Theatre Review: Top Girls, West Yorkshire Playhouse

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Ah, the good old days of the 1980s, when everyone knew where they stood: Feminists, Commies and multiculturalists to the left, homophobes, misogynists and nationalists to the right.

Top Girls takes us back – and with one clear message: women have, over the centuries, always been handed the wrong end of the stick by various misogynistic societies – and the dismissal of “society” under a female prime minister didn’t do anything to further the cause of women either.

The case in hand is Marlene, a career-driven Thatcherite who, in the first act, we see dining with various female figures from throughout history. In some way each has been a victim.

By the second and third act we discover that Marlene isn’t much different. Despite being forged in an an apparently fairer age for the fairer sex, she’s hiding her own heartache.

Caryl Churchill’s distinctive piece of theatre has been canonised as a landmark creation, an echo from a time when the dividing lines were supposed to be getting removed, not merely blurred and repositioned.

Director Max Stafford-Clark would have us believe that Top Girls holds great resonance due to today’s society bearing such a strong resemblance to that of 30 years ago.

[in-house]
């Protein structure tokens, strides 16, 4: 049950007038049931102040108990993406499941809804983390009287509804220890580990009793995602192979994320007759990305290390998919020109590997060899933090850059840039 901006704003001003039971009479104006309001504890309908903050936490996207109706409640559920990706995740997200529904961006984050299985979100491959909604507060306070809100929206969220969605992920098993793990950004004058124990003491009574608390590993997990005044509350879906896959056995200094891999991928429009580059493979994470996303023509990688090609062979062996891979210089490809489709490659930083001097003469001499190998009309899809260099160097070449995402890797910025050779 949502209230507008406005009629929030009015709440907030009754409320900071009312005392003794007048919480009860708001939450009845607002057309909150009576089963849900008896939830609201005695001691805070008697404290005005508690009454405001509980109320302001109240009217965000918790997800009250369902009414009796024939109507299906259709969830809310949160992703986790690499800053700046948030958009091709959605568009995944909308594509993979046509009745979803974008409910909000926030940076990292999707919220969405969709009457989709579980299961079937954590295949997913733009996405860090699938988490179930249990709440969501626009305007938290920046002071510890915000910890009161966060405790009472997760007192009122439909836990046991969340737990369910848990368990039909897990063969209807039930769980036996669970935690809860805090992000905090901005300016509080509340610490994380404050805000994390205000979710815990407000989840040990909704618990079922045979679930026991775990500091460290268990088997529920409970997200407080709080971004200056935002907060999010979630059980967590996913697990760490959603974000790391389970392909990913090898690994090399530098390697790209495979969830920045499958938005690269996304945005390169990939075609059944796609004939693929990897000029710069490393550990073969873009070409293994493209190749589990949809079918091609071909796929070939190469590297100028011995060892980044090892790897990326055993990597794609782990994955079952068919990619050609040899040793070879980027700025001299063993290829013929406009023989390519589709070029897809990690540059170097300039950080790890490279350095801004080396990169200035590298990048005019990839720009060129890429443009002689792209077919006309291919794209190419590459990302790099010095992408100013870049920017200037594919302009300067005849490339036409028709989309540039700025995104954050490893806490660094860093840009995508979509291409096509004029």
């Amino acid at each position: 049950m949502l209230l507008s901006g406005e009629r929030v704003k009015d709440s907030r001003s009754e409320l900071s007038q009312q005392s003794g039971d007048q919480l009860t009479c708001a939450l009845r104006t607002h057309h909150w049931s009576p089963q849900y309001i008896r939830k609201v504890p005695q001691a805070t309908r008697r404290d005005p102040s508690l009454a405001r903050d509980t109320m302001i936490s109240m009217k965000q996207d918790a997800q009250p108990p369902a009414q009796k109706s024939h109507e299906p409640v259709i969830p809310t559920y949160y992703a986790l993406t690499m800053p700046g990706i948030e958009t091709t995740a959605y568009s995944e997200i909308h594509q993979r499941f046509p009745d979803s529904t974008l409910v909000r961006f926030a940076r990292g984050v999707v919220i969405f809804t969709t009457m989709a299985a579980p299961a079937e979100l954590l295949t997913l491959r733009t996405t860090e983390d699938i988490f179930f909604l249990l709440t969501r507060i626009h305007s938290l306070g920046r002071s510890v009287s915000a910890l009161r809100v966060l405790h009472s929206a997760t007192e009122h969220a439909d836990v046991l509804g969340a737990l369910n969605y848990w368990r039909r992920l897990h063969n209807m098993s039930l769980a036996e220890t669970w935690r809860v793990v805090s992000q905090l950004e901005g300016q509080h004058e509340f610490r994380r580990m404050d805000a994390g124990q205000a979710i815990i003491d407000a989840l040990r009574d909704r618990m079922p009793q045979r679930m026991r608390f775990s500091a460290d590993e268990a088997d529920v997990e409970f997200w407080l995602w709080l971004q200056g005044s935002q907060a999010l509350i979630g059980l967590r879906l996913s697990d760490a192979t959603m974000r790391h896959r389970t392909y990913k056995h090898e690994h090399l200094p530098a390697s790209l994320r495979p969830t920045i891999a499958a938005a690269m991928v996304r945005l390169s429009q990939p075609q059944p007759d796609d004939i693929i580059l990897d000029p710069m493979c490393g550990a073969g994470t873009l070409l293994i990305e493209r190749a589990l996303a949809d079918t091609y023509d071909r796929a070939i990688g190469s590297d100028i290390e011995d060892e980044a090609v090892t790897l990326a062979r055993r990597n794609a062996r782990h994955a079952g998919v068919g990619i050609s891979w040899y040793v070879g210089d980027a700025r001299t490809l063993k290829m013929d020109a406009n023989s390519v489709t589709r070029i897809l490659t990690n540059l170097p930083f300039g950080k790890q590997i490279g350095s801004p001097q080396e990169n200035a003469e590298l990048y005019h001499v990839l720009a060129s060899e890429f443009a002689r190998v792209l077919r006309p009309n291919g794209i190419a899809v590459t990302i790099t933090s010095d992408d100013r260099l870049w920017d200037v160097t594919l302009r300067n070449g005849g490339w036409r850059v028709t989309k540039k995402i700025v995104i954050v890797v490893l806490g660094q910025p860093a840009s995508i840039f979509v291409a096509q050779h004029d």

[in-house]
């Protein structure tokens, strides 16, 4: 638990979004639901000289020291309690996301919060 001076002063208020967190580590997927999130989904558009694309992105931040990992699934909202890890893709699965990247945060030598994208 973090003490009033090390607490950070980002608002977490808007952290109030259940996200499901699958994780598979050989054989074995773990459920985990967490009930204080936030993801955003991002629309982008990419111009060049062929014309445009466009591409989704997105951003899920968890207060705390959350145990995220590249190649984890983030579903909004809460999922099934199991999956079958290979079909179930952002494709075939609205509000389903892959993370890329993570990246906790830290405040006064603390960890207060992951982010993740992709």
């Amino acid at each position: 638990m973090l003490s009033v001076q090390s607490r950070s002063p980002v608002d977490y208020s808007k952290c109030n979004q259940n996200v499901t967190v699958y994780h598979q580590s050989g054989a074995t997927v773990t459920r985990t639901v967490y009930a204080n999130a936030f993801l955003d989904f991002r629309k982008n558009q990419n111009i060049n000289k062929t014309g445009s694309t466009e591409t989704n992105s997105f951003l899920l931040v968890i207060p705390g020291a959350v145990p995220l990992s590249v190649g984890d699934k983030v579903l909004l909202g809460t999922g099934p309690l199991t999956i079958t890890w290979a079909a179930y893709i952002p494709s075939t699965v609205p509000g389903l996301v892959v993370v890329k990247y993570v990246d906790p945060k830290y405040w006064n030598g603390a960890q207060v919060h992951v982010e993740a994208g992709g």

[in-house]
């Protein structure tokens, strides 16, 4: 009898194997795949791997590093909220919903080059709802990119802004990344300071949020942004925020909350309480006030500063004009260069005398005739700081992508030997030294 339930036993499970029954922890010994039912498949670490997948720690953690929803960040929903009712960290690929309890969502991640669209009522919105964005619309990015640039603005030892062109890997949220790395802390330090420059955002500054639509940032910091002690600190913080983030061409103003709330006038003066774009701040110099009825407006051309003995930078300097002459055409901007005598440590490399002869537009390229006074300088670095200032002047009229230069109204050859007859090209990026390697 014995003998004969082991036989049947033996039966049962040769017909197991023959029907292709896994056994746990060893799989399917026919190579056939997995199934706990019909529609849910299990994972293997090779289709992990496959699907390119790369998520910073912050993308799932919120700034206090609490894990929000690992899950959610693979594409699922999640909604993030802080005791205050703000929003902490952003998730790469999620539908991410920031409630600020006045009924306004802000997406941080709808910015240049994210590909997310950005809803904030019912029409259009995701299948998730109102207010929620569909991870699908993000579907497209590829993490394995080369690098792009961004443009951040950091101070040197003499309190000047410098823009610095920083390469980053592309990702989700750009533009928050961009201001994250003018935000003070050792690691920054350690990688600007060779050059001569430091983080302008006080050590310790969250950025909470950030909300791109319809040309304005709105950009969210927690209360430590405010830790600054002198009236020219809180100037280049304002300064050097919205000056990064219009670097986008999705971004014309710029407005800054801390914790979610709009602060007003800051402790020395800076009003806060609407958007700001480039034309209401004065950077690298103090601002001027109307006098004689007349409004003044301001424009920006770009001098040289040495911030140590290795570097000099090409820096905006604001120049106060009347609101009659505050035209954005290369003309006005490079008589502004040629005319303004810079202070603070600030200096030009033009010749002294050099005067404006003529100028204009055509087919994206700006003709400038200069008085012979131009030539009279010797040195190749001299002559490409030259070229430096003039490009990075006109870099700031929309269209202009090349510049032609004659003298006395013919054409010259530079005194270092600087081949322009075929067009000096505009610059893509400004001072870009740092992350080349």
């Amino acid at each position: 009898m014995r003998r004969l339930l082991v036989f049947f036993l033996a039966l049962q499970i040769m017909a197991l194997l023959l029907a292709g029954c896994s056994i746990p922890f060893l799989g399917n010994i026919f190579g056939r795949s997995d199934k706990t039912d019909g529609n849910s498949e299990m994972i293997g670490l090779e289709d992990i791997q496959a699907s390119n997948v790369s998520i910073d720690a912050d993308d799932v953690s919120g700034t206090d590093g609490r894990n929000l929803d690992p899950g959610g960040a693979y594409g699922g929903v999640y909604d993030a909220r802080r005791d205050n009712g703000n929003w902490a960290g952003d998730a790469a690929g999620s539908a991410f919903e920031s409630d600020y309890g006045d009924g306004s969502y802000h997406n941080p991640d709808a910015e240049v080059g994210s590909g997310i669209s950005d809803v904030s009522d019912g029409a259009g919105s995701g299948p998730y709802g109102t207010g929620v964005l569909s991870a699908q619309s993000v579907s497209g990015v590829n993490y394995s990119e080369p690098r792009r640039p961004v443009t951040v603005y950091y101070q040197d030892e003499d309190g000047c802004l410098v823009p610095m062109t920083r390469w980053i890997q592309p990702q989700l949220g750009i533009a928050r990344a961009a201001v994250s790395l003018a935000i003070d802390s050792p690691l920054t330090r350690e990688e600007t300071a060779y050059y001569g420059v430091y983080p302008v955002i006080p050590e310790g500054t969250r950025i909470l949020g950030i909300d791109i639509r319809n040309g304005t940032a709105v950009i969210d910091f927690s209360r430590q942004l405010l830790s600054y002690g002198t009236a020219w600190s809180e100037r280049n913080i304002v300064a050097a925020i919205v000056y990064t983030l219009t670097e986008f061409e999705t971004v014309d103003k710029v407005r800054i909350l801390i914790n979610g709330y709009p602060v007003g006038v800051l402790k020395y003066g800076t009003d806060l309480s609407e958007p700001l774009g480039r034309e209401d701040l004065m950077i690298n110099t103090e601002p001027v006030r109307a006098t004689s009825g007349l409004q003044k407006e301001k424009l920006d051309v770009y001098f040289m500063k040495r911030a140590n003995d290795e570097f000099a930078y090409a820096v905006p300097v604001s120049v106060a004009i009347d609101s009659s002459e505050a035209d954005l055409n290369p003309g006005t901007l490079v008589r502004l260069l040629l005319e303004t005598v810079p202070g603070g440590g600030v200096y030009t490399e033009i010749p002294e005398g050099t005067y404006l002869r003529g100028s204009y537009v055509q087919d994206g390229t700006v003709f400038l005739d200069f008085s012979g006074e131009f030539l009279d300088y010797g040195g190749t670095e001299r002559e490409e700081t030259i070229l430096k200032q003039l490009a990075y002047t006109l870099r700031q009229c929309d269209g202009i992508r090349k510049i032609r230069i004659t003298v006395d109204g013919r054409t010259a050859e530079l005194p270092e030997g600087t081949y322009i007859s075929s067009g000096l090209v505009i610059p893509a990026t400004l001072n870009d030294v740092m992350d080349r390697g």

But comparing the two eras is like comparing mobile phones from the 1980s and now: they may bear some resemblance, but they could hardly be more different either.

Which is why watching this production is like watching a period drama. Its radical elements, like some great glass and steel building erected in the Thatcher years, must have seemed contemporary at the time, but now they look seriously dated.

The drastically overlapped dialogue is irritating and indulgent, the cliched characterisation of ball-breaking, power-hungry women in shoulder pads is lazy, and the underlying political message clumsy.

At the same time, the performances are strong and the sometimes random action is curiously captivating, which owes much to Churchill’s great writing.

Top Girls is worth viewing if only to see how people – left and right – once viewed the world. But it’s not evidence of history repeating itself, it’s a reminder of how much change there’s been in society – and in theatre.

To March 10, West Yorkshire Playhouse, Quarry Hill, Leeds, 7.45pm, £17 to £27. Tel: 0113 213 7700.

Rod McPhee

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